Did you hear about that woman who lost her job because she bad-mouthed her boss on Facebook? Have you been warned about employers rejecting candidates because of inappropriate photos or comments? Gen Y and college students are constantly told the downside of having a social media presence, but they should also keep in mind how their social media addiction (er, presence) can be turned into an asset.
Having recently hired for entry-level positions myself, I can tell you that companies get a lot of applicants whose resumes start to look largely the same. Not to sound cliche, but you have to find a way to stand out.
Here are five tips for turning your social media presence into an advantage:
- Know how you compare. Find a way to show you have an amazing online presence. It might be looking up your Klout score (obviously, I'd suggest that), citing your 50,000 Twitter followers or sharing how your Tumblr was chosen as one of the top of its kind. This shows that you both understand how to measure your online presence and that you're excelling at it.
- It's about more than Facebook. When I ask a candidate what experience they have with social media, and they respond, "Uh, well, I'm on Facebook all the time," I can't tell you how quickly I end the call. When brands think about Facebook, they're thinking about Facebook pages, not personal profiles. So unless you started a Facebook page for a student group or internship, keep your Facebook activity out of the conversation.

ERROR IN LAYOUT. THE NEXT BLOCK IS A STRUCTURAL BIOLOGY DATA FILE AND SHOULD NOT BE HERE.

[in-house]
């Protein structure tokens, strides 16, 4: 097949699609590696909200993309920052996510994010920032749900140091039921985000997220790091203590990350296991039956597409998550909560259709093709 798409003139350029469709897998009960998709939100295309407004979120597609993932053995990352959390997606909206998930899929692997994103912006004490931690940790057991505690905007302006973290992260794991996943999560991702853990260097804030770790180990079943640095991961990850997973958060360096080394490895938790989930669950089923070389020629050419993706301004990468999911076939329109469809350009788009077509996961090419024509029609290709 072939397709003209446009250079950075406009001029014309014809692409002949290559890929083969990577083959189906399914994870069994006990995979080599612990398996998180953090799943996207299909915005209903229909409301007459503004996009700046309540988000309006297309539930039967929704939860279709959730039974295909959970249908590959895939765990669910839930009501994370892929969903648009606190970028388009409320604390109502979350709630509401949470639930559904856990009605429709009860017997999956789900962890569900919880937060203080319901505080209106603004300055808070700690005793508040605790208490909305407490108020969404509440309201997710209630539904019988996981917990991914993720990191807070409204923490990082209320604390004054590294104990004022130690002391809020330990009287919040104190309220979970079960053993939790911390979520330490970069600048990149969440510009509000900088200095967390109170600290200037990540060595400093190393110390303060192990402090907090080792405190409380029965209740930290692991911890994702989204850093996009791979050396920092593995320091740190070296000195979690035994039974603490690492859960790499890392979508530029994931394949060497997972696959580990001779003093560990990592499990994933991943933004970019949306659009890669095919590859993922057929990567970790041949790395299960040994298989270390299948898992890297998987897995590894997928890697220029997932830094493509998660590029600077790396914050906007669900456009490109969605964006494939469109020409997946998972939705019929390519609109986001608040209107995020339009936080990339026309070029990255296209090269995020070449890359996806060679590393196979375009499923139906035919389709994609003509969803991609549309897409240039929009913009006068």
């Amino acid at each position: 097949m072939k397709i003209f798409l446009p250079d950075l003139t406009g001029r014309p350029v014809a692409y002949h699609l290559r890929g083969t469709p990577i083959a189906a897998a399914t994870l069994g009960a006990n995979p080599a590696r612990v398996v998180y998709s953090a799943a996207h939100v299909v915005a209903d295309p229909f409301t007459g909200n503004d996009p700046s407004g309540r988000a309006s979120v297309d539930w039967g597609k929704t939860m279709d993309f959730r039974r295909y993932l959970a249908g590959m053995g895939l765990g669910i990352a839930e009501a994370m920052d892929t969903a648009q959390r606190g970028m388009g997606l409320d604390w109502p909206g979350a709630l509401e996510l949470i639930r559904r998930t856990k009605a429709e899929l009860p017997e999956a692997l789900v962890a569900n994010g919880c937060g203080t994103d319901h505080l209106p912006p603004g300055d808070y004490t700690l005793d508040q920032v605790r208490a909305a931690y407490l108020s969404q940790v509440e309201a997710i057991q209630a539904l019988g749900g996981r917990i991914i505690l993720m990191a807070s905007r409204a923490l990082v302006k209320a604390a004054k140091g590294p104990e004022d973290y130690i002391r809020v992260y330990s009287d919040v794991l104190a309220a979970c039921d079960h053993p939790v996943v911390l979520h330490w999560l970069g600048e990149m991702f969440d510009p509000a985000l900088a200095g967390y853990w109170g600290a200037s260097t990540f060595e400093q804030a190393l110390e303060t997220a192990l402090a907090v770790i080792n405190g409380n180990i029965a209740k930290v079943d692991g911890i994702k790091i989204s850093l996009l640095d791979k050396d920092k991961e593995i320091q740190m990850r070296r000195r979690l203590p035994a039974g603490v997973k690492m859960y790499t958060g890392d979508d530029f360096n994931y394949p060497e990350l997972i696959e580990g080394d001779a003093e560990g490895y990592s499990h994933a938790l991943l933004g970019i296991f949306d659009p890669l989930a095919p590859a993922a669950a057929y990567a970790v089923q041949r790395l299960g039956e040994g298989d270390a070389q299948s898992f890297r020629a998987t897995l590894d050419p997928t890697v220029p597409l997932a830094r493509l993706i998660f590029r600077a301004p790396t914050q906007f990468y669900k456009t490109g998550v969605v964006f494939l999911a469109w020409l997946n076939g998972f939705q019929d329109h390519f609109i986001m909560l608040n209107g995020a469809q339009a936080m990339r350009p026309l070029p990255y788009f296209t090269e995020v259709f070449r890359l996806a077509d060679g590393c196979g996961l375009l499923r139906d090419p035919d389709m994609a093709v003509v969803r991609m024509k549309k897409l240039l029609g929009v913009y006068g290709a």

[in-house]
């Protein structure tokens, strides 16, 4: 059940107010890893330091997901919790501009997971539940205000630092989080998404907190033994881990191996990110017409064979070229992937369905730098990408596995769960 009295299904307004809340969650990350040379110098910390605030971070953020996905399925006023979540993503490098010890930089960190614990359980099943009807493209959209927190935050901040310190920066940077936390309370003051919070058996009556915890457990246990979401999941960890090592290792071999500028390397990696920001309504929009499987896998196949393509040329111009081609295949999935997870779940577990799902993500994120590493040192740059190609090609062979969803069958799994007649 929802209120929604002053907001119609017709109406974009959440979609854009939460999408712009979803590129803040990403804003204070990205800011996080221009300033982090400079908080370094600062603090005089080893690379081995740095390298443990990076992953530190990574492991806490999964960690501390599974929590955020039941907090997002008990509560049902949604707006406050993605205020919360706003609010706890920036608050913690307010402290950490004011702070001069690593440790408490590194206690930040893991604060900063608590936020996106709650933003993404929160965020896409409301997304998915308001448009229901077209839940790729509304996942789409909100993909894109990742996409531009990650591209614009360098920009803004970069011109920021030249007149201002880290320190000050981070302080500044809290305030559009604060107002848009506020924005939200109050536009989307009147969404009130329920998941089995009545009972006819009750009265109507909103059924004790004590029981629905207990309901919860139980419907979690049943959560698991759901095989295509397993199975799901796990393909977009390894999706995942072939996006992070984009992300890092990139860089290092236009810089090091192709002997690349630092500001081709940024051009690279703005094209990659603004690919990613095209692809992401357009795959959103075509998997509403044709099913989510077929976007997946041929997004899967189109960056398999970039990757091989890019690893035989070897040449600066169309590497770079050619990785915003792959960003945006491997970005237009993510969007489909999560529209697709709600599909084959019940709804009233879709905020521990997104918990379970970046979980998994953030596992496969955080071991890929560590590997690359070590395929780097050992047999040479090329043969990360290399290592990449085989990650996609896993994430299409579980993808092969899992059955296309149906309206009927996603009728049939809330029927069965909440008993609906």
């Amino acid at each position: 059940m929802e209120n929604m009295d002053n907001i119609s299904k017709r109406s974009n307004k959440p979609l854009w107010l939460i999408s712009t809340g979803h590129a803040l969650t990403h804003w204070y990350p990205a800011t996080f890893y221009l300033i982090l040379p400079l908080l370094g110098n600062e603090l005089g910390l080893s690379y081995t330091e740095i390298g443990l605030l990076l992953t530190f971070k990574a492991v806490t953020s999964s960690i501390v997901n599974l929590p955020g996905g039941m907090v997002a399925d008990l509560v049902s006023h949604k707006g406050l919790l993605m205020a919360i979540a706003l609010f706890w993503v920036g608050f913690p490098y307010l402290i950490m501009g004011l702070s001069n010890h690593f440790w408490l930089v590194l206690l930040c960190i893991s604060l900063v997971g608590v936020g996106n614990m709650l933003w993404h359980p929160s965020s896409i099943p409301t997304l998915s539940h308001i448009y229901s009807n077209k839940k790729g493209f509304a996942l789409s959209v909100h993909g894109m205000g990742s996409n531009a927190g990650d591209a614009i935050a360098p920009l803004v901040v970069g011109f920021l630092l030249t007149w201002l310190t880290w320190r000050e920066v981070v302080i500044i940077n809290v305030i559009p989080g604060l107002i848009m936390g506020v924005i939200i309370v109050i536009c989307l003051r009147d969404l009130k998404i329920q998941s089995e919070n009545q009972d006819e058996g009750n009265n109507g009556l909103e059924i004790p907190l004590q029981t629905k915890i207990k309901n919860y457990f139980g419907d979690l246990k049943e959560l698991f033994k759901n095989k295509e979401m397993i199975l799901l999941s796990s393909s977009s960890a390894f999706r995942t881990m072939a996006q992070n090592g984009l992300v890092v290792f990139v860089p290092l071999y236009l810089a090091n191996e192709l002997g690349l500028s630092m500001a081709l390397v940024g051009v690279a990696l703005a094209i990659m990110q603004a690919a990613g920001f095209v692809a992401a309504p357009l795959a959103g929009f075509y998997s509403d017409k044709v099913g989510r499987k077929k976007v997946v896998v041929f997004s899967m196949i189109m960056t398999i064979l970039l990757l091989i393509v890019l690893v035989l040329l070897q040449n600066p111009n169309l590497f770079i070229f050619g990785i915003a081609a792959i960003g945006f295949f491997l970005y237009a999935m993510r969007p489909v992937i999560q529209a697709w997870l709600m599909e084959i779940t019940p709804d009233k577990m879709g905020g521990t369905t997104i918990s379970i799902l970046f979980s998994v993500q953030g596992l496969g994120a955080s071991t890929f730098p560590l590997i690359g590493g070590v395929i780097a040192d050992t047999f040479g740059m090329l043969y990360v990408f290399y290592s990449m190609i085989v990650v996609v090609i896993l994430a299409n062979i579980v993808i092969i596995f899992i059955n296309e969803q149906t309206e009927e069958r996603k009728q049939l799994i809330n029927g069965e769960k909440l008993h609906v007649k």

- Use social media to reach out. Have a good Twitter presence? Make sure to follow relevant people in the company you're interviewing. Read their tweets and respond to or share them intelligently. This will grab their attention and make them remember you. If you haven't yet gotten an interview, you could reach out to them after having a few conversations (don't just "cold Tweet" them though).
- Pimp out your resume. Include your Twitter handle, blog, Klout score (again, bias alert) and other ways to show you understand the social space. If you already have an engaged audience who cares about what you say that shows a company that 1) you can probably bring that audience with you and 2) you understand how to build an engaged audience. All good things, I assure you.
- Do a gut check. This is just common sense, but of course it's worth mentioning -- you want to appeal to the person who's potentially hiring you. It's worth checking our their online presence to make sure you're not going to be highlighting something that they'll see as a disadvantage. For instance, if they're a hardcore conservative, you might not want to explicitly highlight your gun control blog. Highlight the aspects of your presence that are the best fit for the company and person you're talking to.
If it turns out there is one dream job out there for you, social media is also a great place to do a stunt or go the extra mile to prove to them how great you are for the job. Go ahead, tweet your way to a job.
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